This research was supported by Biomedical Research Support Grant RR05423, awards from the Heart Center and Research Grants Program of LeBonheur Children's Medical Center, and National Heart, Lund and Blood Institute Grants HL-44847 and HL-35788.
Children's Cardiovascular Reactivity: Stability of Racial Differences and Relation to Subsequent Blood Pressure over a One-Year Period
Article first published online: 30 JAN 2007
Volume 28, Issue 4, pages 447–457, July 1991
How to Cite
Murphy, J. K., Alpert, B. S., Walker, S. S. and Willey, E. S. (1991), Children's Cardiovascular Reactivity: Stability of Racial Differences and Relation to Subsequent Blood Pressure over a One-Year Period. Psychophysiology, 28: 447–457. doi: 10.1111/j.1469-8986.1991.tb00730.x
The authors wish to thank the children, teachers, and principals of the schools in the Union City and Obion County School Systems, and the staff of the West Tennessee Regional Health Office, most notably Carla Fuller.
- Issue published online: 30 JAN 2007
- Article first published online: 30 JAN 2007
- (Manuscript received March 2, 1990; accepted for publication August 20. 1990)
- Blood pressure;
- Heart rate;
- Cardiovascular reactivity;
- Psychological stress;
- Racial differences;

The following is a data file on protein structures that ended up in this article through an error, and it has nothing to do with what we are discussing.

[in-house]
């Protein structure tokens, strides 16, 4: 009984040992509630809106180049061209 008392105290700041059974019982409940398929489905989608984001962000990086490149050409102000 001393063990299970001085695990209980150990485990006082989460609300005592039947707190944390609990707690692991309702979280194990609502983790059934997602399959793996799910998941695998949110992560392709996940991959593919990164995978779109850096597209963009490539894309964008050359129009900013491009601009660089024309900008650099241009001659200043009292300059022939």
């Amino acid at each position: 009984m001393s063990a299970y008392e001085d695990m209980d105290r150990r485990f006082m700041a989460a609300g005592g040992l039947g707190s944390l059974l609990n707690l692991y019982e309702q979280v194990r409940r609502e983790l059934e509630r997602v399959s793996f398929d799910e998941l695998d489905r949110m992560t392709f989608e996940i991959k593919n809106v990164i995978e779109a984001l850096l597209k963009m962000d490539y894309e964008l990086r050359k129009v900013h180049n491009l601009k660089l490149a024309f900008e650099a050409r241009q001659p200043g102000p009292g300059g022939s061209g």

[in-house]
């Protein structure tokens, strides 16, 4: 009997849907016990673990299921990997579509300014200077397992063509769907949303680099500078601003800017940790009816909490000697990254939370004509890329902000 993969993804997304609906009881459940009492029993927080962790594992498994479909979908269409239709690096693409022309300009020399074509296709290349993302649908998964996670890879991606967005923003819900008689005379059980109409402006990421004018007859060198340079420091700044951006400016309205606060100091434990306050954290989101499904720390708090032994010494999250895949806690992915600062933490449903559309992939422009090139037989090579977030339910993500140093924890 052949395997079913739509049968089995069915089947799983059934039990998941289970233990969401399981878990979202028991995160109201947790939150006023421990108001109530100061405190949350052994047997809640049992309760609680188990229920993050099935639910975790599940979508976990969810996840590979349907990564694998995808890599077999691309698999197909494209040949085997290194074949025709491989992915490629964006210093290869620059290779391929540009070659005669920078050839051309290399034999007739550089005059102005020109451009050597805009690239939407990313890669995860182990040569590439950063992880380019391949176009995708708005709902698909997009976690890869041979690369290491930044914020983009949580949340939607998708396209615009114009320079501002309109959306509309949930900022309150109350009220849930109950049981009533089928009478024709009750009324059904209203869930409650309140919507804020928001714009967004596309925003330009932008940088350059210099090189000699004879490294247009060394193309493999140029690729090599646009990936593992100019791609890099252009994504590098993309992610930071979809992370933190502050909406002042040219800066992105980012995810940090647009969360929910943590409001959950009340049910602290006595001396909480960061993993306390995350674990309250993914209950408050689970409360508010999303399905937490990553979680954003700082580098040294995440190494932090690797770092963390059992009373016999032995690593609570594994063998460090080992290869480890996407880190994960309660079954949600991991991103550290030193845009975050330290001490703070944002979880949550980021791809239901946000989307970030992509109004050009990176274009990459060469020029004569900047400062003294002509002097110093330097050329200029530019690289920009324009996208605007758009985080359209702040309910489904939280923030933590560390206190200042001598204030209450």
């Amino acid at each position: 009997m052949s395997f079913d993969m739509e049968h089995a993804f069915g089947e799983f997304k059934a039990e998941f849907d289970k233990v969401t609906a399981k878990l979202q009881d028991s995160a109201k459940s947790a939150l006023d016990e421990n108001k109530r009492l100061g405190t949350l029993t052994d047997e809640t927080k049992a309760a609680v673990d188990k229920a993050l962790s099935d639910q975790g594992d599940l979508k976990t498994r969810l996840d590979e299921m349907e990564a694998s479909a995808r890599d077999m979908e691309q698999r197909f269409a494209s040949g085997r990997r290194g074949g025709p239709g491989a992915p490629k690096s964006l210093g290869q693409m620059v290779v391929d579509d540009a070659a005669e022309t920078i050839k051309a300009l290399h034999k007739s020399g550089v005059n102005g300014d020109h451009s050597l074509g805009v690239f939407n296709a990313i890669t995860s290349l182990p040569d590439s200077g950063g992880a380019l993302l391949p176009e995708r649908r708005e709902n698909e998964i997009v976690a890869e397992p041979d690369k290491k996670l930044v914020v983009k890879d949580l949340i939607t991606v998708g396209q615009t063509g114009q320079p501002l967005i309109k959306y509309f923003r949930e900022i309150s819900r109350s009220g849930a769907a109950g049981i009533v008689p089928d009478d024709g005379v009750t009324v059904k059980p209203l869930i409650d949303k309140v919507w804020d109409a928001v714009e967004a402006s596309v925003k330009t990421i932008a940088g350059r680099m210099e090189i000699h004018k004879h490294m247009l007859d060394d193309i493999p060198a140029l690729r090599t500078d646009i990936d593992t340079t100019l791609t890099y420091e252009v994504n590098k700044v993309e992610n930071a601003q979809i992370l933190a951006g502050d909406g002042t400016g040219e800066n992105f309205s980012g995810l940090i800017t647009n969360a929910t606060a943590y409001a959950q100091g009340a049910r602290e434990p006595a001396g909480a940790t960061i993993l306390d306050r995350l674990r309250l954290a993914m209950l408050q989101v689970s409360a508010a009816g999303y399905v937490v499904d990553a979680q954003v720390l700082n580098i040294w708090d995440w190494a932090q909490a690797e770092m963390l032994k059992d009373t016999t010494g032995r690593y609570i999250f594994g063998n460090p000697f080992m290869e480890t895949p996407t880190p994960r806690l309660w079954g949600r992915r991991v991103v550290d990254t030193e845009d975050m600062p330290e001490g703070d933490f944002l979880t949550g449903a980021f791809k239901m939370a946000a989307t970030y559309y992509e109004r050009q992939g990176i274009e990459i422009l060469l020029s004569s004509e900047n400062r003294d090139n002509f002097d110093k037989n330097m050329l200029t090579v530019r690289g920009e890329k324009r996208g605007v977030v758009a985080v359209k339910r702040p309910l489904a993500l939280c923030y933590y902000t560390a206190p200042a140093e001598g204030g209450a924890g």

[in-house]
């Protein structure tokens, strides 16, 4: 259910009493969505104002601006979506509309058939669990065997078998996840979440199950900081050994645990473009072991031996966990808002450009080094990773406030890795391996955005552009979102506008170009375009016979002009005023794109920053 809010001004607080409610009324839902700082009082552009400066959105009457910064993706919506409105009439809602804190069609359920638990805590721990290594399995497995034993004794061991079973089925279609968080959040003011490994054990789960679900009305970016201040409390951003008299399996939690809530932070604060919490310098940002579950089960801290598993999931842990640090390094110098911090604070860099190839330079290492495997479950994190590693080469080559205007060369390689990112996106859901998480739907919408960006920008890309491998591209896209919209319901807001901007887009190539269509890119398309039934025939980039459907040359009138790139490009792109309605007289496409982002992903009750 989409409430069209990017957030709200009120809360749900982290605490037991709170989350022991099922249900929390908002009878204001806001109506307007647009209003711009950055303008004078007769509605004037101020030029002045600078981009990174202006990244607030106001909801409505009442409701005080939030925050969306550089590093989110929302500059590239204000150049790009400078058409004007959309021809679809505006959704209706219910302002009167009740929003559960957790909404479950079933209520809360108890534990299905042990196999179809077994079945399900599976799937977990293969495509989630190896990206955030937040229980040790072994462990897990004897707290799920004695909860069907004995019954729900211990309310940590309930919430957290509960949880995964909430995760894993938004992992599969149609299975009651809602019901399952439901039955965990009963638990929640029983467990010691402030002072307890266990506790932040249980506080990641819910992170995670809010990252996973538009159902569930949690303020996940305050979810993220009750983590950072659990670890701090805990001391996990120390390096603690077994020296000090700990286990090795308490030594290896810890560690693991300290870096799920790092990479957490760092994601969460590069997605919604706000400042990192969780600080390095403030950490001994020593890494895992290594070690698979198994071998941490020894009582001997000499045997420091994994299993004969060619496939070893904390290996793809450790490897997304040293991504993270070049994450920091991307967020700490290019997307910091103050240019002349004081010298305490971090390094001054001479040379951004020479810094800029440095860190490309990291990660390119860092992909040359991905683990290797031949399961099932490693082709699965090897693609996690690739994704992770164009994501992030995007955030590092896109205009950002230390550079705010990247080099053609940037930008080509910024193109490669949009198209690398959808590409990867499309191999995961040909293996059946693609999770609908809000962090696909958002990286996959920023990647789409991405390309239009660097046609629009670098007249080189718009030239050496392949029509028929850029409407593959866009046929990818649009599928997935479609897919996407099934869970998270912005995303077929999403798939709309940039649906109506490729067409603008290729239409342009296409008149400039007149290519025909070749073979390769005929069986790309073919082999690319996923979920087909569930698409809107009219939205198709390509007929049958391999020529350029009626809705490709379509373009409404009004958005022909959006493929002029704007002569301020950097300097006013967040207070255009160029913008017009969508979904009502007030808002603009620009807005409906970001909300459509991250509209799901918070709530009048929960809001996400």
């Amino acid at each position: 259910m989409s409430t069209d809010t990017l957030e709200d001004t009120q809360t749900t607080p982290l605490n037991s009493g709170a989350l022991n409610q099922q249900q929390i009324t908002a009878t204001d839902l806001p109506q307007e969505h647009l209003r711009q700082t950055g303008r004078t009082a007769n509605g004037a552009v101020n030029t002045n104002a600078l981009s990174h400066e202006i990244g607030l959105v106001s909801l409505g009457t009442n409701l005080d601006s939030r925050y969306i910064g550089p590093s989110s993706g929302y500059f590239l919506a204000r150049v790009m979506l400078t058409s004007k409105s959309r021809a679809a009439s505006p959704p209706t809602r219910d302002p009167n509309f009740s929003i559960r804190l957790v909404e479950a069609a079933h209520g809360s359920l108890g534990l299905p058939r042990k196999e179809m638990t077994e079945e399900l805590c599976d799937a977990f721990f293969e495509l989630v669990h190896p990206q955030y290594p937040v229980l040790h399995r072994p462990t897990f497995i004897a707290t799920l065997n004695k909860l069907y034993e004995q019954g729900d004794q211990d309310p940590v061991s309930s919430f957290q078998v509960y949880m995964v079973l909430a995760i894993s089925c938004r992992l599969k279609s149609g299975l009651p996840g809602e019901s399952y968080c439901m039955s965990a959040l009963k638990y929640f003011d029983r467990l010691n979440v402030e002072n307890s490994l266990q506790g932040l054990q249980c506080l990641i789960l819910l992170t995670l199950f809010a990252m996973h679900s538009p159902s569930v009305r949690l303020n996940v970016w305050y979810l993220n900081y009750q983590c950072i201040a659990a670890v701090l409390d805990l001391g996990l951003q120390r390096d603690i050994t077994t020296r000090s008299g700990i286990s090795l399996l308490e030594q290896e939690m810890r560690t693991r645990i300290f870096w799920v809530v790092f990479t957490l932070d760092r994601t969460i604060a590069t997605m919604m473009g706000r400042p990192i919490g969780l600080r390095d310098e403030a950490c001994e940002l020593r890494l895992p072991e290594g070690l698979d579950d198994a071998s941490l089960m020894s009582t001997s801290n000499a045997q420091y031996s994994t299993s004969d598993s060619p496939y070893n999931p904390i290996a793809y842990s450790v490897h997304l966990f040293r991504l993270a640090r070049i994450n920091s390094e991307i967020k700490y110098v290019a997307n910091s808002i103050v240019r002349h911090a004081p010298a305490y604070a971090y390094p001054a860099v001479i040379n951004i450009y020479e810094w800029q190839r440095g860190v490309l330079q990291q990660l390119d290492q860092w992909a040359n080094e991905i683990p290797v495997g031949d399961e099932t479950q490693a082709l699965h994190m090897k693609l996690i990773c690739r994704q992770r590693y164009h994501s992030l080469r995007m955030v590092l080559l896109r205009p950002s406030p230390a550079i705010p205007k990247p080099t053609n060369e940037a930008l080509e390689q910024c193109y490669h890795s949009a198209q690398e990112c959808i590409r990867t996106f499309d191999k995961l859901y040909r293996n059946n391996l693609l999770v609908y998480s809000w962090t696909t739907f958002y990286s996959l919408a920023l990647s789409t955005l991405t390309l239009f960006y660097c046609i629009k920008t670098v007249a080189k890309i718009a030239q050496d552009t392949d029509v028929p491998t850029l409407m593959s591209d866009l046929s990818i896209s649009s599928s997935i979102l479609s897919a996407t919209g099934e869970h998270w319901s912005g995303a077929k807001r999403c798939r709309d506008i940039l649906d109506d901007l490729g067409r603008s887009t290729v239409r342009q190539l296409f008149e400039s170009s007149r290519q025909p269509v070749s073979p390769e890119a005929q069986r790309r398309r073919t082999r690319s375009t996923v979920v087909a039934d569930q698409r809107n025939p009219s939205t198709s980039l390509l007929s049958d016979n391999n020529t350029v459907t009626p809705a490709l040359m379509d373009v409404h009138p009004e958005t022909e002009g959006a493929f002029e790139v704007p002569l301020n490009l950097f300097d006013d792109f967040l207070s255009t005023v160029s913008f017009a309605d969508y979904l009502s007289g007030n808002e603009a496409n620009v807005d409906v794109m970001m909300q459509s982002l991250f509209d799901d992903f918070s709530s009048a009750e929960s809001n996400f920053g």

After measuring blood pressure and heart rate at rest and during a video game procedure in 477 children enrolled in 3rd grade, 434 (91%) children had these measurements repeated a year later in 4th grade. Black children demonstrated greater blood pressure and heart rate reactivity than White children in both years, and an increase in heart rate reactivity from 3rd to 4th grade. Gender effects were inconsistent. Systolic and diastolic blood pressures during the video game were more highly correlated from year-to-year than were the resting measures. Regression analysis indicated that systolic reactivity was significantly related to subsequent systolic pressure at rest, particularly among Black girls. Diastolic reactivity was associated with subsequent resting diastolic pressure only among White children. Associations between reactivity and future blood pressure were independent of initial resting blood pressure. This study suggests that cardiovascular reactivity to psychological stress may be one important factor in future level of blood pressure and that the increased heart rate reactivity of Black children may be associated with the prevalence of hypertension among Black adults.